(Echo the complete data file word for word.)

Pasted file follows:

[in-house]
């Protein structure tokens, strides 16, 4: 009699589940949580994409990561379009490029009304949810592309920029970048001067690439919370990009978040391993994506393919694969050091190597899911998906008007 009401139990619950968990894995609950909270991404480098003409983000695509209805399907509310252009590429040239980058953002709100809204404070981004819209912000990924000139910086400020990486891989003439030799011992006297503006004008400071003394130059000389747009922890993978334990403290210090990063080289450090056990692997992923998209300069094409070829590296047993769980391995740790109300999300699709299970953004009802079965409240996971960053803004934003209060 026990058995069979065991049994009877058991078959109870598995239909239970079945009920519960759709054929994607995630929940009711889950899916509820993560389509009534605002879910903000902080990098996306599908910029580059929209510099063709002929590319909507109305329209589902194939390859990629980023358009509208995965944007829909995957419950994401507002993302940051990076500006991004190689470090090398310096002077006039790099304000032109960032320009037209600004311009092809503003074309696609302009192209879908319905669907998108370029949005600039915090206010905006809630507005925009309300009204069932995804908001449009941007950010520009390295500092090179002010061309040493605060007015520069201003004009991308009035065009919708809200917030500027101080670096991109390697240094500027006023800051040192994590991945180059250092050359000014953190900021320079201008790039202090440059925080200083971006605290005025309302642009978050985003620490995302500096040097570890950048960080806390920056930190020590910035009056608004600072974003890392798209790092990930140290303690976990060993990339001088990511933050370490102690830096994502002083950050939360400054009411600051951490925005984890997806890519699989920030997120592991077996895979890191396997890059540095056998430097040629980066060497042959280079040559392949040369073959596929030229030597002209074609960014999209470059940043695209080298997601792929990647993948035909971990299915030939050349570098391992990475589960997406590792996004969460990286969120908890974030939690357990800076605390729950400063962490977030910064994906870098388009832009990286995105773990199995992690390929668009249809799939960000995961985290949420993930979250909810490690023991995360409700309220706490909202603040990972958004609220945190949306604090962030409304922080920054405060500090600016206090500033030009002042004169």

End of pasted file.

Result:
[in-house]
């Protein structure tokens, strides 16, 4: 009699589940949580994409990561379009490029009304949810592309920029970048001067690439919370990009978040391993994506393919694969050091190597899911998906008007 009401139990619950968990894995609950909270991404480098003409983000695509209805399907509310252009590429040239980058953002709100809204404070981004819209912000990924000139910086400020990486891989003439030799011992006297503006004008400071003394130059000389747009922890993978334990403290210090990063080289450090056990692997992923998209300069094409070829590296047993769980391995740790109300999300699709299970953004009802079965409240996971960053803004934003209060 026990058995069979065991049994009877058991078959109870598995239909239970079945009920519960759709054929994607995630929940009711889950899916509820993560389509009534605002879910903000902080990098996306599908910029580059929209510099063709002929590319909507109305329209589902194939390859990629980023358009509208995965944007829909995957419950994401507002993302940051990076500006991004190689470090090398310096002077006039790099304000032109960032320009037209600004311009092809503003074309696609302009192209879908319905669907998108370029949005600039915090206010905006809630507005925009309300009204069932995804908001449009941007950010520009390295500092090179002010061309040493605060007015520069201003004009991308009035065009919708809200917030500027101080670096991109390697240094500027006023800051040192994590991945180059250092050359000014953190900021320079201008790039202090440059925080200083971006605290005025309302642009978050985003620490995302500096040097570890950048960080806390920056930190020590910035009056608004600072974003890392798209790092990930140290303690976990060993990339001088990511933050370490102690830096994502002083950050939360400054009411600051951490925005984890997806890519699989920030997120592991077996895979890191396997890059540095056998430097040629980066060497042959280079040559392949040369073959596929030229030597002209074609960014999209470059940043695209080298997601792929990647993948035909971990299915030939050349570098391992990475589960997406590792996004969460990286969120908890974030939690357990800076605390729950400063962490977030910064994906870098388009832009990286995105773990199995992690390929668009249809799939960000995961985290949420993930979250909810490690023991995360409700309220706490909202603040990972958004609220945190949306604090962030409304922080920054405060500090600016206090500033030009002042004169």